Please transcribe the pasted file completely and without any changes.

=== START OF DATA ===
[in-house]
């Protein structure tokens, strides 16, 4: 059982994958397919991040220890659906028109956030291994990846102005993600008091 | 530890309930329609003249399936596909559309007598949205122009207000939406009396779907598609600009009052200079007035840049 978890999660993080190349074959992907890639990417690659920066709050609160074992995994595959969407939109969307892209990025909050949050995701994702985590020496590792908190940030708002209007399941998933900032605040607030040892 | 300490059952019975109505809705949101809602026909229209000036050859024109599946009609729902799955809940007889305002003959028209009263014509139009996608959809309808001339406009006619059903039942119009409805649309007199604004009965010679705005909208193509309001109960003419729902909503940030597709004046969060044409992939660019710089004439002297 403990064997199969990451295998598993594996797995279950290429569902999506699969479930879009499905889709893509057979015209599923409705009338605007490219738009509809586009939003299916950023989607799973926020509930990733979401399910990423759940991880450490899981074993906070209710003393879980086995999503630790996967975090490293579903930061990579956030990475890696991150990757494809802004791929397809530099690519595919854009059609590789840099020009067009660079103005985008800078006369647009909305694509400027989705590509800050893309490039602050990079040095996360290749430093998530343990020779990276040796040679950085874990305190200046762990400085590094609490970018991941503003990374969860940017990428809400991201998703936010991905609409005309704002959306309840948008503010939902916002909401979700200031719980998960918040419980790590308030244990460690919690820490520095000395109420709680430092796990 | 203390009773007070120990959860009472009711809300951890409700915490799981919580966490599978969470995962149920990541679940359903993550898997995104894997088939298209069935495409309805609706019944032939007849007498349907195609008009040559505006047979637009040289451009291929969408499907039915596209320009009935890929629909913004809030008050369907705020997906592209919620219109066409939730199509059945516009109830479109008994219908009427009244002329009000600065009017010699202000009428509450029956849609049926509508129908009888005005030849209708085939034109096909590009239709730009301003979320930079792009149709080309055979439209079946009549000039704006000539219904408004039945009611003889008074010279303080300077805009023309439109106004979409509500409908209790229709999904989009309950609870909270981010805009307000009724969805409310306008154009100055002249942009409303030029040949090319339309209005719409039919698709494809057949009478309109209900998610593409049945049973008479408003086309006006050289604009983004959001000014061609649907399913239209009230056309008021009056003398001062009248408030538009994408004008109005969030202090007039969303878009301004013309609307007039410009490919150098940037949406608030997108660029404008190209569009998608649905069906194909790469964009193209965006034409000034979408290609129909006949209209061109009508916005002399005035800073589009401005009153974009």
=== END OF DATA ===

[in-house]
């Protein structure tokens, strides 16, 4: 059982994958397919991040220890659906028109956030291994990846102005993600008091 | 530890309930329609003249399936596909559309007598949205122009207000939406009396779907598609600009009052200079007035840049 978890999660993080190349074959992907890639990417690659920066709050609160074992995994595959969407939109969307892209990025909050949050995701994702985590020496590792908190940030708002209007399941998933900032605040607030040892 | 300490059952019975109505809705949101809602026909229209000036050859024109599946009609729902799955809940007889305002003959028209009263014509139009996608959809309808001339406009006619059903039942119009409805649309007199604004009965010679705005909208193509309001109960003419729902909503940030597709004046969060044409992939660019710089004439002297 403990064997199969990451295998598993594996797995279950290429569902999506699969479930879009499905889709893509057979015209599923409705009338605007490219738009509809586009939003299916950023989607799973926020509930990733979401399910990423759940991880450490899981074993906070209710003393879980086995999503630790996967975090490293579903930061990579956030990475890696991150990757494809802004791929397809530099690519595919854009059609590789840099020009067009660079103005985008800078006369647009909305694509400027989705590509800050893309490039602050990079040095996360290749430093998530343990020779990276040796040679950085874990305190200046762990400085590094609490970018991941503003990374969860940017990428809400991201998703936010991905609409005309704002959306309840948008503010939902916002909401979700200031719980998960918040419980790590308030244990460690919690820490520095000395109420709680430092796990 | 203390009773007070120990959860009472009711809300951890409700915490799981919580966490599978969470995962149920990541679940359903993550898997995104894997088939298209069935495409309805609706019944032939007849007498349907195609008009040559505006047979637009040289451009291929969408499907039915596209320009009935890929629909913004809030008050369907705020997906592209919620219109066409939730199509059945516009109830479109008994219908009427009244002329009000600065009017010699202000009428509450029956849609049926509508129908009888005005030849209708085939034109096909590009239709730009301003979320930079792009149709080309055979439209079946009549000039704006000539219904408004039945009611003889008074010279303080300077805009023309439109106004979409509500409908209790229709999904989009309950609870909270981010805009307000009724969805409310306008154009100055002249942009409303030029040949090319339309209005719409039919698709494809057949009478309109209900998610593409049945049973008479408003086309006006050289604009983004959001000014061609649907399913239209009230056309008021009056003398001062009248408030538009994408004008109005969030202090007039969303878009301004013309609307007039410009490919150098940037949406608030997108660029404008190209569009998608649905069906194909790469964009193209965006034409000034979408290609129909006949209209061109009508916005002399005035800073589009401005009153974009």